• The policies can be tailored to what works best in their state;
  • States already have considerable authority over insurance markets;
  • States have significant regulatory authority over health care within their borders, including rate review processes, scope-of-practice regulations, physician licensing, antitrust laws, and provider and insurer regulations; and finally,
  • States have the power to bring together stakeholders to discuss reforms.

The National Conference of State Legislatures has compiled a list of reforms states are enacting across the country to contain the growth in health care costs, plus full reports explaining both the research and the challenges of implementing these strategies.[1]

Administrative simplification: Reducing duplication and unnecessary complexity in the health care system can lower costs; for example, promoting standardized paper forms for billing and coding and streamlining government regulations and compliance requirements.

Global payments to health providers: In this payment method, which aligns with the new philosophy of value-based payments, a large provider network receives a global payment instead of a payment for each individual patient or service. The provider is then responsible for care among all of the enrollees. This method of payment is designed to promote cost-effective preventive care, eliminate services considered of questionable value, reduce excess healthcare system capacity, and incentivize efficiency.

Episode-of-care payments: Similar to global payments, episode-of-care payments reimburse providers based on all the care a patient receives throughout the course of treatment for a specific illness instead of paying for each service during treatment. Reimbursements are negotiated so that the payments are less than what each service would be, and at the end of the “episode,” any savings are split between provider and payer. This strategy’s goals are similar to those of global payments: eliminating duplicate or unnecessary services and strengthening incentives for providers to coordinate care.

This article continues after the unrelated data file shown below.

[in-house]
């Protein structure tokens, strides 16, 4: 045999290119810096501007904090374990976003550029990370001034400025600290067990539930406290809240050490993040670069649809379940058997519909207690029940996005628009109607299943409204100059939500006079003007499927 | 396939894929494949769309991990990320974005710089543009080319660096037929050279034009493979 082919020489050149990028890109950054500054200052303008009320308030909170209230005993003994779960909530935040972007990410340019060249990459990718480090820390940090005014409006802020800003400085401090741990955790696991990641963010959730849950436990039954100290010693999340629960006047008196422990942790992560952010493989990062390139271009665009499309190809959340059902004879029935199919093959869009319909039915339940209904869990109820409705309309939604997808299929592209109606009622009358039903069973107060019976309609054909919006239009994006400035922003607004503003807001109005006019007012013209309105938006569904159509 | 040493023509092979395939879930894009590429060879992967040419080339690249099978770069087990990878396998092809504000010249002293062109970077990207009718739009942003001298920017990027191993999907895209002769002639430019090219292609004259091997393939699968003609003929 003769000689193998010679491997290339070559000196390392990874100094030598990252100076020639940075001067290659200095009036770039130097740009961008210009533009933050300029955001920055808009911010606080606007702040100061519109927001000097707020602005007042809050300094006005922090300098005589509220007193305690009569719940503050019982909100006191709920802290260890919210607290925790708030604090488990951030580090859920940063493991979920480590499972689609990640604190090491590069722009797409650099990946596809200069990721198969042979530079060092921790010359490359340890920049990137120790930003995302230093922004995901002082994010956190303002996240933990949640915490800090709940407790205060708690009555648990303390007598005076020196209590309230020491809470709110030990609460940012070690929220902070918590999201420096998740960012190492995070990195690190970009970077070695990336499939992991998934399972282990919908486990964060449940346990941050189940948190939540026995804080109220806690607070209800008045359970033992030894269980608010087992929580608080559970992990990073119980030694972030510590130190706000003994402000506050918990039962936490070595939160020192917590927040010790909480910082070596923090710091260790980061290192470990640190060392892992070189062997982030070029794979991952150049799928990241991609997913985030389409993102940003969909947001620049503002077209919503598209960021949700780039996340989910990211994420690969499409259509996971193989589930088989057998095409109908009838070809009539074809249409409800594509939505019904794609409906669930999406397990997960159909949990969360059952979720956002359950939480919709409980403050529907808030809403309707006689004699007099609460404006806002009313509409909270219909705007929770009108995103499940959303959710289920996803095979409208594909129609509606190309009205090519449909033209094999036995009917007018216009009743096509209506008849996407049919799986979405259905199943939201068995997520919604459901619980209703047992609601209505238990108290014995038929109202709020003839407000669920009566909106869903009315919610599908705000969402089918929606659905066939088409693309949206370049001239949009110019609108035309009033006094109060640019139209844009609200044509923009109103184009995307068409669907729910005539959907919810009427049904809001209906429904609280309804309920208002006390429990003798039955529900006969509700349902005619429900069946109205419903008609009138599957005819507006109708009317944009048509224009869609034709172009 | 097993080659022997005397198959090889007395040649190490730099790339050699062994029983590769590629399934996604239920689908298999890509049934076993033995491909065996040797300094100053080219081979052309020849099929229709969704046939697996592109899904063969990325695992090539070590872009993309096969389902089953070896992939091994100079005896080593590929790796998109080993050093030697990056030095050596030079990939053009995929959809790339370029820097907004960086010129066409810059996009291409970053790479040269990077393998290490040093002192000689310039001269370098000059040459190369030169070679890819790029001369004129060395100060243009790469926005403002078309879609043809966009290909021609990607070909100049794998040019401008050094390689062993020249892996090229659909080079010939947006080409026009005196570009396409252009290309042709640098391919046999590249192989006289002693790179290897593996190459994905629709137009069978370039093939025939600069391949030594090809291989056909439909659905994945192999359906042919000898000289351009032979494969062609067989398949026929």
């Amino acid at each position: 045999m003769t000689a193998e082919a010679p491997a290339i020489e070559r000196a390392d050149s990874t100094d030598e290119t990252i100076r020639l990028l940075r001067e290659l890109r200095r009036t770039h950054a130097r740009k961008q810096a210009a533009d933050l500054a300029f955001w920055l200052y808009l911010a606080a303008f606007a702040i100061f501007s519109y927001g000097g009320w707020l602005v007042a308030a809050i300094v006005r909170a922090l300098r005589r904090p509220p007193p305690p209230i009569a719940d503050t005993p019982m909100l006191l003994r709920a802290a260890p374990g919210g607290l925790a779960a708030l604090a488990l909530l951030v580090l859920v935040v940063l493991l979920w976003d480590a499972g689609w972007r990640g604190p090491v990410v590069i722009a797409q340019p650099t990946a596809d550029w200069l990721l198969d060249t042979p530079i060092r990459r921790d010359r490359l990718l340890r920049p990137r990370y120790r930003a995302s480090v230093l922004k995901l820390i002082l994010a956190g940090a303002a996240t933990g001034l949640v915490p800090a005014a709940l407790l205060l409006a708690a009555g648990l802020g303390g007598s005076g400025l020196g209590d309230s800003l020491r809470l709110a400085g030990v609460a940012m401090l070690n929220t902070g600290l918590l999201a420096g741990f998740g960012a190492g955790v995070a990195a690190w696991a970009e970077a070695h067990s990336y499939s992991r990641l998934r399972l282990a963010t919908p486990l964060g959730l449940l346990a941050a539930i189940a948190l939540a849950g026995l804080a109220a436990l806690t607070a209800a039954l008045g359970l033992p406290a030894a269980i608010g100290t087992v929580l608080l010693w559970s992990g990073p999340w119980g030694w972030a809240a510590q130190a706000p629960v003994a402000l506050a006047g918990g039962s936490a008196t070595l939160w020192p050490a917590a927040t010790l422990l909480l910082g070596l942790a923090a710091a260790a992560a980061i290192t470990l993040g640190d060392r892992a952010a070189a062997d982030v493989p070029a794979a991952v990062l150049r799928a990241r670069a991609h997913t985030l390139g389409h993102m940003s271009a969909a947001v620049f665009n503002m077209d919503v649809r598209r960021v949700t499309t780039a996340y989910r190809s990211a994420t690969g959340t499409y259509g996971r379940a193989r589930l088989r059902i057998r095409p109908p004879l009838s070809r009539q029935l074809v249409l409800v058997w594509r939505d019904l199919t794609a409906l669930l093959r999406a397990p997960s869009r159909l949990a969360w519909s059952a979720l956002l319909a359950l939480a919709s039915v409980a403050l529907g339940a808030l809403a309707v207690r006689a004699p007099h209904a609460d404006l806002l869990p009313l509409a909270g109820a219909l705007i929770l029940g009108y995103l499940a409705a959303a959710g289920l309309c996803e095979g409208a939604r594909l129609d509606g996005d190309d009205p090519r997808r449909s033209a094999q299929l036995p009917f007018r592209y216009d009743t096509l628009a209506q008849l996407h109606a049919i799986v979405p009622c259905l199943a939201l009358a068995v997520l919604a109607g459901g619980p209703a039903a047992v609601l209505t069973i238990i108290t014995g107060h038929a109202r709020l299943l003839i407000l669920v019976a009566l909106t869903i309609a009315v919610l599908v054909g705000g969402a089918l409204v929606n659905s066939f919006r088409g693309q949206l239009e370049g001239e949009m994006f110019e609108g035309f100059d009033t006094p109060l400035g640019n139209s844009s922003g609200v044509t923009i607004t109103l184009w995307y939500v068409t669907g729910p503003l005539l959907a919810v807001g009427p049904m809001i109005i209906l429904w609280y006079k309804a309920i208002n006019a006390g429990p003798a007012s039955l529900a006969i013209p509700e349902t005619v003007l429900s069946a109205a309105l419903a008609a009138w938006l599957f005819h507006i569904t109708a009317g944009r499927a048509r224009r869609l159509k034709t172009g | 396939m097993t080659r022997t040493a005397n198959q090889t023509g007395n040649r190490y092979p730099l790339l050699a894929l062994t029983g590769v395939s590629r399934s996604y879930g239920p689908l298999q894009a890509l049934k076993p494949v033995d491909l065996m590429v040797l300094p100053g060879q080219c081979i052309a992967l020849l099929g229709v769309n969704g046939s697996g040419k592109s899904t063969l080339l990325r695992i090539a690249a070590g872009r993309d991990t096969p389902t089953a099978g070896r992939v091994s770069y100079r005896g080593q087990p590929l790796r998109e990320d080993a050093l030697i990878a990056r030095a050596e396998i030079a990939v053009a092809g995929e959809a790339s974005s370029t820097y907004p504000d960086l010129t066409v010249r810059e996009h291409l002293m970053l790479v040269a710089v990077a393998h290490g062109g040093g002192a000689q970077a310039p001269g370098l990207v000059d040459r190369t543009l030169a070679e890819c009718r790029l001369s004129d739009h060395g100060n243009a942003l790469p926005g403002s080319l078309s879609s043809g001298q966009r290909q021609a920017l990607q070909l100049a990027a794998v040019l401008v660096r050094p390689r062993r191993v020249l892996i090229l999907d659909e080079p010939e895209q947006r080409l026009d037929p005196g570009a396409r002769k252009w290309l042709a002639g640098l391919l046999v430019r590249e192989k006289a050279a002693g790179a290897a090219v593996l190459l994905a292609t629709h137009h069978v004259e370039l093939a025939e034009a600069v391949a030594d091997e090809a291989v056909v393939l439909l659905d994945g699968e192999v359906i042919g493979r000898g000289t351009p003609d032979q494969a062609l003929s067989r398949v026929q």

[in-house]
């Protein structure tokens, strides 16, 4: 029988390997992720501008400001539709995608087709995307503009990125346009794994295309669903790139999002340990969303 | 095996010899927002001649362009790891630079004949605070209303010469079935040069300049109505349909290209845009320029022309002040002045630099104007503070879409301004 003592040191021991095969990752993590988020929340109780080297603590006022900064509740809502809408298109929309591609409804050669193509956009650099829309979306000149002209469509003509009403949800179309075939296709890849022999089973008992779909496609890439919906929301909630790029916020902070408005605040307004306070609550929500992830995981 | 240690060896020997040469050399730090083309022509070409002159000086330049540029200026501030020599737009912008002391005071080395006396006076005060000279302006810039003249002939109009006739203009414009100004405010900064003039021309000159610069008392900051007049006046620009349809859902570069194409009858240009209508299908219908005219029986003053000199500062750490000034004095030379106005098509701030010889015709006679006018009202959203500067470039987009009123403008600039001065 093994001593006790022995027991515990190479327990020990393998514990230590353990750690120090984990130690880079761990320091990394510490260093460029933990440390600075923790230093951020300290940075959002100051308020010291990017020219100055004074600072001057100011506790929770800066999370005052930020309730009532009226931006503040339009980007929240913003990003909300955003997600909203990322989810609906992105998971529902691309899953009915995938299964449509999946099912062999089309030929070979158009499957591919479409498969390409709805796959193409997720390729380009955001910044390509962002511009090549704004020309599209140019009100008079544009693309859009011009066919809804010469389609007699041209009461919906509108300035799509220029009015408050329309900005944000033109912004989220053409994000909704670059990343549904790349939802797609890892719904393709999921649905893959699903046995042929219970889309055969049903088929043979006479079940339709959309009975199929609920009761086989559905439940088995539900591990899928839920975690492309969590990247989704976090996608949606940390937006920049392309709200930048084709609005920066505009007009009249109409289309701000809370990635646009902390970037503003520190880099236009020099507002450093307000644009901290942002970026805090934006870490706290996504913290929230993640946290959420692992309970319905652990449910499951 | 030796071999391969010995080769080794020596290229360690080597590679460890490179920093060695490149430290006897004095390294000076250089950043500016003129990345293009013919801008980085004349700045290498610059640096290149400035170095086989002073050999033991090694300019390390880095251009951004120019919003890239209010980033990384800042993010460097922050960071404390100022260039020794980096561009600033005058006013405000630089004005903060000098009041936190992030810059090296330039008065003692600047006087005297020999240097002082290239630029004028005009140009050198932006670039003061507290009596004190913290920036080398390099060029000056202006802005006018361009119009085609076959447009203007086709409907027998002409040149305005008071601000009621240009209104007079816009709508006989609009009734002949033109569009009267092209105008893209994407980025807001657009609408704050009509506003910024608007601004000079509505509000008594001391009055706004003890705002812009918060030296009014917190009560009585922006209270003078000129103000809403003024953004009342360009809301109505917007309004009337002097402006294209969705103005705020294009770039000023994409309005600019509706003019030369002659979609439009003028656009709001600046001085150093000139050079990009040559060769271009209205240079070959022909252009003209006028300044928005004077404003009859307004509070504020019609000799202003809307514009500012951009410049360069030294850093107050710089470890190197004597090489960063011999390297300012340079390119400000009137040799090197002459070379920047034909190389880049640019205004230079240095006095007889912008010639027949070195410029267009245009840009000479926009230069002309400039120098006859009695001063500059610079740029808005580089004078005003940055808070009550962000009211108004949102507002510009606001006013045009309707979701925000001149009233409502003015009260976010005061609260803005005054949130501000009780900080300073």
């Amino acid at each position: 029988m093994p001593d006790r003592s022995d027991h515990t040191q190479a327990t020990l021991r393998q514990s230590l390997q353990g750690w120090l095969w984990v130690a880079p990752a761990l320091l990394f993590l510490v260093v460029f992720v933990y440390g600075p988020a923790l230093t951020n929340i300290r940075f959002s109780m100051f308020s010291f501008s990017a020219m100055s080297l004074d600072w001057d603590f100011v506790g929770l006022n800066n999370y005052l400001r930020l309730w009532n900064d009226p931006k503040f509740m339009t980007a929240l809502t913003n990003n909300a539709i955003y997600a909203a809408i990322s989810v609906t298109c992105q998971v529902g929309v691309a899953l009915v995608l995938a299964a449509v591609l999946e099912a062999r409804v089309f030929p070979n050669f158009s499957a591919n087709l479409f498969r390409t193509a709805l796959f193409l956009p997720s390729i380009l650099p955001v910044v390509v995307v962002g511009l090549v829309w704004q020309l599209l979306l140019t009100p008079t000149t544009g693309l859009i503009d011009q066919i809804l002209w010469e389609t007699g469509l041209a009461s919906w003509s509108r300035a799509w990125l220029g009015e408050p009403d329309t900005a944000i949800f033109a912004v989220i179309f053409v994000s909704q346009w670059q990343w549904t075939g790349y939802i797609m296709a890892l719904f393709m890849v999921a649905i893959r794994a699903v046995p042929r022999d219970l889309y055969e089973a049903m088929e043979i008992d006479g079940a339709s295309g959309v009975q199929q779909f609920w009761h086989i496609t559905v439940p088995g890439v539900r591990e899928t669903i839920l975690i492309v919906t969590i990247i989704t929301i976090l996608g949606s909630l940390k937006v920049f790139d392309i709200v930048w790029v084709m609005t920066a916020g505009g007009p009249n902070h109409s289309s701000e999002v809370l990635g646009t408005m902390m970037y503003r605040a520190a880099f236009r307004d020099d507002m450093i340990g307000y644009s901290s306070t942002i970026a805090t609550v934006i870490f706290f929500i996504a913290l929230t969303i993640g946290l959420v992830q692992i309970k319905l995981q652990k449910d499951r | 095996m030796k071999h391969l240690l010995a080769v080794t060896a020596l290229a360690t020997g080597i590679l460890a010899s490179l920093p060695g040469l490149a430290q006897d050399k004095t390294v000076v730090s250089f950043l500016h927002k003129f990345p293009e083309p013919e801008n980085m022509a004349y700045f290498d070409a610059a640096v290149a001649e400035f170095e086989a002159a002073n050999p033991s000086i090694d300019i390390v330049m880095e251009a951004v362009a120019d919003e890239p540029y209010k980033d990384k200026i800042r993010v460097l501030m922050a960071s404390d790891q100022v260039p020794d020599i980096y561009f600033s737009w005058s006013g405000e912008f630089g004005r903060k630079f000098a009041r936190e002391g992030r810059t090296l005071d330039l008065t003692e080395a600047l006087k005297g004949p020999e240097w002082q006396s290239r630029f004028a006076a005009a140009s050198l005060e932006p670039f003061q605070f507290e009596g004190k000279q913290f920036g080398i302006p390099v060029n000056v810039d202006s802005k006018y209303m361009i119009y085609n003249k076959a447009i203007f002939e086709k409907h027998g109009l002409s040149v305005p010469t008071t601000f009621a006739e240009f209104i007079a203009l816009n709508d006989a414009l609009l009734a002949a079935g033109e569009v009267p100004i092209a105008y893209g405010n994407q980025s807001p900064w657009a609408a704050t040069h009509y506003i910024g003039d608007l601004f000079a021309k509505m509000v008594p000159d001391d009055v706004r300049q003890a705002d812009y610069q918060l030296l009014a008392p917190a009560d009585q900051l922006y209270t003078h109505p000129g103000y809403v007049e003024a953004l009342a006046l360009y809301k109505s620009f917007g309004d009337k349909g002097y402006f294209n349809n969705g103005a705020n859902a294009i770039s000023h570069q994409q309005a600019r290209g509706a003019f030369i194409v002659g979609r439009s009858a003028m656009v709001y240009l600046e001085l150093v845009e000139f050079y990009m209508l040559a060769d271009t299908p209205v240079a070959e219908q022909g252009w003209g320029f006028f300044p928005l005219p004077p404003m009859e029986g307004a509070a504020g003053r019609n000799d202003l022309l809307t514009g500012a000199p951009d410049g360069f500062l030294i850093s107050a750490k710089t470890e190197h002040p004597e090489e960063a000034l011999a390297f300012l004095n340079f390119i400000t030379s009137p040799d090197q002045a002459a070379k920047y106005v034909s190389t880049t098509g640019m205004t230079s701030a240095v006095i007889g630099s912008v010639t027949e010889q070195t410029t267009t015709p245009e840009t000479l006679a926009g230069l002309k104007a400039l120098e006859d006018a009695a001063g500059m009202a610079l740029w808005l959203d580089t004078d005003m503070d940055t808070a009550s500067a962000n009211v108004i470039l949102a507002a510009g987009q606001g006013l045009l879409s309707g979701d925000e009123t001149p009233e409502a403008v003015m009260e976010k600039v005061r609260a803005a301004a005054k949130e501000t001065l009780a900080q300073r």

All-payers health data: Tracking the large trends on what services patients use as they move through the health care system and their health outcomes can help inform cost containment and quality improvement efforts.

Accountable Care Organizations: Multiple providers can collaborate to form an ACO, an entity that acts as an overarching structure. Although not a cost containment strategy, ACOs provide the structure necessary to implement these strategies. For example, health care providers sign an agreement to participate with an ACO. Spending targets are set for the year based on analysis of the previous year’s data. If spending for the year falls below the target, the savings are shared among all the participating providers.

Performance-based health care provider payments: A bonus system that rewards a provider for achieving some pre-established benchmark of quality and efficiency. Rewards can come in the form of monetary bonuses, enhanced fee schedules, or more enrollees directed to high-performing providers. The goal is to address healthcare underuse and overuse and reward efficient and quality care.